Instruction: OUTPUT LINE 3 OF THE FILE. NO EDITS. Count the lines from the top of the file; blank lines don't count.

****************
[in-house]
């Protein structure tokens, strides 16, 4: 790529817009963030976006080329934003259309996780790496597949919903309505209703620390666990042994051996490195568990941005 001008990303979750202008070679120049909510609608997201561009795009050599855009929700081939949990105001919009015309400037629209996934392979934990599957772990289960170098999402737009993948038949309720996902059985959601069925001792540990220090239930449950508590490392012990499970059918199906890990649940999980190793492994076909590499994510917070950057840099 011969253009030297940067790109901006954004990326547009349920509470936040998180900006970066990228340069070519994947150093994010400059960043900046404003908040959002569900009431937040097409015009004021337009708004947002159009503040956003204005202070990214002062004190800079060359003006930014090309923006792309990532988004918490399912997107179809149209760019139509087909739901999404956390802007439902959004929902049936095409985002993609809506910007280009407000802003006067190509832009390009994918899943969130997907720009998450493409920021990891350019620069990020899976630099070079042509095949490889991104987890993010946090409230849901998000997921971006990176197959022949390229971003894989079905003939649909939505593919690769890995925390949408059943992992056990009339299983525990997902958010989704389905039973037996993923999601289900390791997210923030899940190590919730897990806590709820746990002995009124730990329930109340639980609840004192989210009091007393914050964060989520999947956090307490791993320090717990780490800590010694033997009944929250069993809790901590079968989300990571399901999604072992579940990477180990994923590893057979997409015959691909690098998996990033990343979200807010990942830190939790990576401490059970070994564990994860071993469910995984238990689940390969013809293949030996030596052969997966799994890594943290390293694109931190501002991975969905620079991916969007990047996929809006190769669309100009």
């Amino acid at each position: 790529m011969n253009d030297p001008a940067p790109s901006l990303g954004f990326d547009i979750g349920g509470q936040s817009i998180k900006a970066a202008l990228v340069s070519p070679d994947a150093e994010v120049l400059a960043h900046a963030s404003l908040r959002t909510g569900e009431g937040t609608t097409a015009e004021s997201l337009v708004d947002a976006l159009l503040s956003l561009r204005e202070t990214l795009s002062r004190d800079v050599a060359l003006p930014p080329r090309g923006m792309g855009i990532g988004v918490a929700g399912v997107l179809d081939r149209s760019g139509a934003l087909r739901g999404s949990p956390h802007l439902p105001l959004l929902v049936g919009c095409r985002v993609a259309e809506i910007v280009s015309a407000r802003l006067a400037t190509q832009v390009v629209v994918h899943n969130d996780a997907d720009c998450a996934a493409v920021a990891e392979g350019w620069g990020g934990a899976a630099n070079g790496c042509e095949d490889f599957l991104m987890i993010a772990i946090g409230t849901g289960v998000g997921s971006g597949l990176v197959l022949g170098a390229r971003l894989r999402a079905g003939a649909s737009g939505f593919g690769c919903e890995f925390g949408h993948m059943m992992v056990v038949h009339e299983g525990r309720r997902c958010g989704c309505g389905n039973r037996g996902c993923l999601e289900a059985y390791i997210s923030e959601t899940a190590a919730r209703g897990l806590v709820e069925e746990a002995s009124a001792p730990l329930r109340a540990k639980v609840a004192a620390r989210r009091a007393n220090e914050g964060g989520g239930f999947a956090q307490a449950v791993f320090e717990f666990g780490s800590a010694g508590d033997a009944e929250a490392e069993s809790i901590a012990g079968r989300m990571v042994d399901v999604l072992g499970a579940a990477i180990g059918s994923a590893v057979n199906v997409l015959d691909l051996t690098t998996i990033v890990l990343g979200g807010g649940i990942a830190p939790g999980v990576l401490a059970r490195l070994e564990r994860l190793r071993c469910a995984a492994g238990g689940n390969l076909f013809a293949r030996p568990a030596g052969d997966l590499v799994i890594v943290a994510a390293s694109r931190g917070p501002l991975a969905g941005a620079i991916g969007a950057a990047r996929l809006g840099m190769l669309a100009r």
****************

């Amino acid at each position: 790529m011969n253009d030297p001008a940067p790109s901006l990303g954004f990326d547009i979750g349920g509470q936040s817009i998180k900006a970066a202008l990228v340069s070519p070679d994947a150093e994010v120049l400059a960043h900046a963030s404003l908040r959002t909510g569900e009431g937040t609608t097409a015009e004021s997201l337009v708004d947002a976006l159009l503040s956003l561009r204005e202070t990214l795009s002062r004190d800079v050599a060359l003006p930014p080329r090309g923006m792309g855009i990532g988004v918490a929700g399912v997107l179809d081939r149209s760019g139509a934003l087909r739901g999404s949990p956390h802007l439902p105001l959004l929902v049936g919009c095409r985002v993609a259309e809506i910007v280009s015309a407000r802003l006067a400037t190509q832009v390009v629209v994918h899943n969130d996780a997907d720009c998450a996934a493409v920021a990891e392979g350019w620069g990020g934990a899976a630099n070079g790496c042509e095949d490889f599957l991104m987890i993010a772990i946090g409230t849901g289960v998000g997921s971006g597949l990176v197959l022949g170098a390229r971003l894989r999402a079905g003939a649909s737009g939505f593919g690769c919903e890995f925390g949408h993948m059943m992992v056990v038949h009339e299983g525990r309720r997902c958010g989704c309505g389905n039973r037996g996902c993923l999601e289900a059985y390791i997210s923030e959601t899940a190590a919730r209703g897990l806590v709820e069925e746990a002995s009124a001792p730990l329930r109340a540990k639980v609840a004192a620390r989210r009091a007393n220090e914050g964060g989520g239930f999947a956090q307490a449950v791993f320090e717990f666990g780490s800590a010694g508590d033997a009944e929250a490392e069993s809790i901590a012990g079968r989300m990571v042994d399901v999604l072992g499970a579940a990477i180990g059918s994923a590893v057979n199906v997409l015959d691909l051996t690098t998996i990033v890990l990343g979200g807010g649940i990942a830190p939790g999980v990576l401490a059970r490195l070994e564990r994860l190793r071993c469910a995984a492994g238990g689940n390969l076909f013809a293949r030996p568990a030596g052969d997966l590499v799994i890594v943290a994510a390293s694109r931190g917070p501002l991975a969905g941005a620079i991916g969007a950057a990047r996929l809006g840099m190769l669309a100009r």